From engineering BSc to Physics MSc

Brownie_in_Motion
Posts: 1
Joined: Tue Apr 25, 2017 2:24 pm

From engineering BSc to Physics MSc

Postby Brownie_in_Motion » Tue Apr 25, 2017 3:45 pm

I hold a BSc degree in petrochemical engineering. I'm 25 years old. I finished my university studies 4 years ago, graduated with honors and have been working in the industry ever since. I have a good job with a good salary, I can buy stuff and support my family but I'm not satisfied with my career.

I just could never stop thinking about physics since I finished school. I let go many chances, as an undergraduate, to switch faculties. I didn't choose physics when I was younger because I was thinking more about money than self realization.

So far my love for physics is based only on concepts I learned or read on my own. This year I started studying from books and material I found in the internet, following advice from forums like this one, checking MIT OCW and so. Even though my self-study has been short, I seem to understand the concepts and equations. My math knowledge reaches up to differential equations, vector calculus and linear algebra. I know nothing about tensor analysis, differential geometry, Fourier transforms, complex analysis, Hilbert spaces, generalized functions, integral transforms, Green functions and many other useful tools for any physicist. My physics level is just general physics, I learned some lagrangian and hamiltonian mechanics on my own (Marion), some extra concepts on EM theory (Griffiths), only an introduction to QM (Griffiths), almost none of Statistical Mechanics. I am sure I can understand new things if I get the time to review them, luckily my brain is not rusty even after 4 years of not being sat in a classroom.

I looked for advice into my university's graduate program. They were announcing positions available for a master's program in physics. I was curious about taking the challenge and see where I was so I applied, passed the test and the interview (I still don't know how, I even said I wanted to do Cosmology and they deemed it doable, they said my academic record and my evident, almost desperate enthusiasm for learning physics were good points in favor). I thought I would be rejected due to my lack of physics background, nevertheless I was accepted and even granted with a scholarship (I won't pay any tuition fees, receive a stipend -enough for basic needs, less than half of what I currently earn- for two years and even have health insurance; in exchange they demand full time dedication and presentation of a master thesis at the end of the two-year program). I should be exploding in happiness but I feel I have been wrongly accepted or maybe the interviewers (who are PhD professors from the faculty) didn't care enough to make sure they are accepting the fittest candidates.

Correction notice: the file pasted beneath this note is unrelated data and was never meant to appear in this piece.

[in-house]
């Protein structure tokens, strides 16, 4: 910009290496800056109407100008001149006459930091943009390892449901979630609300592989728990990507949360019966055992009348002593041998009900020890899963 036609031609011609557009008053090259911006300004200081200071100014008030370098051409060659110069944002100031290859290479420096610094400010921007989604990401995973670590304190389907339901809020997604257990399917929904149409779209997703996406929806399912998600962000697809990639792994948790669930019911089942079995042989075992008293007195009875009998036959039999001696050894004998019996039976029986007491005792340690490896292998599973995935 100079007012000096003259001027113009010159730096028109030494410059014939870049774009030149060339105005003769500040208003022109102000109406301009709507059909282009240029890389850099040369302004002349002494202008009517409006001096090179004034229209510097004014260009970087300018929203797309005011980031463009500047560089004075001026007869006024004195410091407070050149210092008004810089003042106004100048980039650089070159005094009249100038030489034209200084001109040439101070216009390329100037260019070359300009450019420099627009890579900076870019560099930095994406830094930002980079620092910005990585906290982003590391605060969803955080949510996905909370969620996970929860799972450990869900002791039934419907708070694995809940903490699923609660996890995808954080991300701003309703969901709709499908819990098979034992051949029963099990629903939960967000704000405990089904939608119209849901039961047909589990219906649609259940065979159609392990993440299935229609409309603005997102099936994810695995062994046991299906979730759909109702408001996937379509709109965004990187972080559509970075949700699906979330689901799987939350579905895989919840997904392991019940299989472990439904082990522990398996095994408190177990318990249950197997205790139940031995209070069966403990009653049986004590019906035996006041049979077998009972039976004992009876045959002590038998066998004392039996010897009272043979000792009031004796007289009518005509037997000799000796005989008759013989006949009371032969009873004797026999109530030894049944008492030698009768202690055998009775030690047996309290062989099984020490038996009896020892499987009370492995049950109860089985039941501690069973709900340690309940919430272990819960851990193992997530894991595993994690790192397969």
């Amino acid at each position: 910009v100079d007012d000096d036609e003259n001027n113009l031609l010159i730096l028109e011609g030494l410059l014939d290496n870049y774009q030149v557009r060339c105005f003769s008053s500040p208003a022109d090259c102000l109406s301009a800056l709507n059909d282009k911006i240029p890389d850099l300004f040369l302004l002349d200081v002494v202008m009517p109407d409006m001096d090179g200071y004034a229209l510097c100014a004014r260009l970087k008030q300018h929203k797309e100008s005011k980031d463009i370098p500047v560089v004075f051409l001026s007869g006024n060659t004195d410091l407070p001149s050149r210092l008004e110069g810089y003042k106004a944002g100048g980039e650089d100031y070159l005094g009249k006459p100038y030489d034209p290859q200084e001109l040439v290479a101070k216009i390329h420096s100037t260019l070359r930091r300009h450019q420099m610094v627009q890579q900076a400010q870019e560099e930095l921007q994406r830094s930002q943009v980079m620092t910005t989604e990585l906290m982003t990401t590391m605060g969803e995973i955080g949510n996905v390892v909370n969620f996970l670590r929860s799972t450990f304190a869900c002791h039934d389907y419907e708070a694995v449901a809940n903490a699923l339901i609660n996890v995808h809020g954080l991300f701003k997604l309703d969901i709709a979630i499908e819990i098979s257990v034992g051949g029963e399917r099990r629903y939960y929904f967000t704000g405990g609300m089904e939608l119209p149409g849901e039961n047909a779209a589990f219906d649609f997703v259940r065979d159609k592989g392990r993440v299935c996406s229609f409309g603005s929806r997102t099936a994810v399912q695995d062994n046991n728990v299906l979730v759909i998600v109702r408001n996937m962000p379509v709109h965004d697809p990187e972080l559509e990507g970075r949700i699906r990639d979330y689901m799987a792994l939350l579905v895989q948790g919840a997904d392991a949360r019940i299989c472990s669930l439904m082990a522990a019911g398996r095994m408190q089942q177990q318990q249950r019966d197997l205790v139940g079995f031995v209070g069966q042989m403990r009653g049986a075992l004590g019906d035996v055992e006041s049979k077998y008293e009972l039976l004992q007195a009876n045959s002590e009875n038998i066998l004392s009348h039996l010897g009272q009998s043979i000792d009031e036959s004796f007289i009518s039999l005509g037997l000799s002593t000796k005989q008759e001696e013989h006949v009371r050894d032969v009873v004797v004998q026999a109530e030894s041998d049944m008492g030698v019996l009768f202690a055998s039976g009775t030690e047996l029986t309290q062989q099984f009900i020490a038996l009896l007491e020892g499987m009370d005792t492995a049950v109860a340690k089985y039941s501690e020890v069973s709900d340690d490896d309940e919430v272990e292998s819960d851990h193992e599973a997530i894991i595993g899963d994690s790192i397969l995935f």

They said I will have to take Classical Mechanics, EM and QM. I have been checking the syllabi of those courses and they start already at an advanced level, i.e. CM will start with Langrangian and Hamiltonian mechs right away, using Goldstein and Landau's books. EM will use Jackson and Landau. QM will start with operator theory, quantum dynamics, Schrodinger and Heisenberg interactions, propagators, density matrix, perturbation theory, etc. (all of that sounds like chinese to me) and suggest Merzbacher, Sakurai and Cohen-Tannoudji as reading material. I have acquired the recommended books and checked them, they are heavy weights, tough to swallow, at least for me, specially Landau-Lifshitz' collection.

All of it sounds as interesting and challenging as frightening and a bit irrational for me. Although I'm in love with the idea of changing my career path and start doing something I know I will enjoy, I want to remain rational and be sure I'm doing things in the most thoughtful way so the risk is minimum and I can surely assimilate as much possible from the Master's program without having a stroke, overloading my brain or going crazy. I consider this is my first step towards my long standing dream of becoming a physicist and I want to do it right, there is only one life to live.

I don't know whether to accept my position in this program or keep studying on my own and hope for the next announcement to apply again, IF the faculty staff agrees with my deferring from the program. I'm afraid I might disappoint them and make them no longer want to let me apply next year, for example. Would I be too old to start? Am I going through the right train of thought? I need advice from people who are experienced in physics and, if I am lucky enough, maybe someone else here has gone through this issue.

Many thanks in advance to all of you.



Return to “Transitioning to Physics from a non-physics field”

Who is online

Users browsing this forum: No registered users and 1 guest